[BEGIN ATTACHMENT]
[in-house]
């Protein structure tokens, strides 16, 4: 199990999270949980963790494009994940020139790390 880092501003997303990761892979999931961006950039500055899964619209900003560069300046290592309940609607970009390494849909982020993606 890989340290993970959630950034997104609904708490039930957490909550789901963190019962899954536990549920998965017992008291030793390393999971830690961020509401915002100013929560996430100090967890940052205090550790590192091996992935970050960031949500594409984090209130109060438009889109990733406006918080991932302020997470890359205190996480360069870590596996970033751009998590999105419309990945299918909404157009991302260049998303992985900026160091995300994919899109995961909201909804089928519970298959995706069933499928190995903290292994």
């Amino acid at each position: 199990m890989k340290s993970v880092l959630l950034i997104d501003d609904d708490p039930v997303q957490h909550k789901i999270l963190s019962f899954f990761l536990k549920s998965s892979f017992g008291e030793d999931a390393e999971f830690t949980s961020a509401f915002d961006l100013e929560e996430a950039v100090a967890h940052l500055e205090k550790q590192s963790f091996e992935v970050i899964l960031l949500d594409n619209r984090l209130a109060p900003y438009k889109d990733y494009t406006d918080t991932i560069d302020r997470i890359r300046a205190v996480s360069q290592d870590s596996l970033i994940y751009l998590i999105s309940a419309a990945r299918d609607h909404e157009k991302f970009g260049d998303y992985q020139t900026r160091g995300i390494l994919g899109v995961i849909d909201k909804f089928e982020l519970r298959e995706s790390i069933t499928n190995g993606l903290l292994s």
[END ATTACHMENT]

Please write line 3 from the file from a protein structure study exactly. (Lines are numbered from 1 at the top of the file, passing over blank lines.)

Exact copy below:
């Amino acid at each position: 199990m890989k340290s993970v880092l959630l950034i997104d501003d609904d708490p039930v997303q957490h909550k789901i999270l963190s019962f899954f990761l536990k549920s998965s892979f017992g008291e030793d999931a390393e999971f830690t949980s961020a509401f915002d961006l100013e929560e996430a950039v100090a967890h940052l500055e205090k550790q590192s963790f091996e992935v970050i899964l960031l949500d594409n619209r984090l209130a109060p900003y438009k889109d990733y494009t406006d918080t991932i560069d302020r997470i890359r300046a205190v996480s360069q290592d870590s596996l970033i994940y751009l998590i999105s309940a419309a990945r299918d609607h909404e157009k991302f970009g260049d998303y992985q020139t900026r160091g995300i390494l994919g899109v995961i849909d909201k909804f089928e982020l519970r298959e995706s790390i069933t499928n190995g993606l903290l292994s």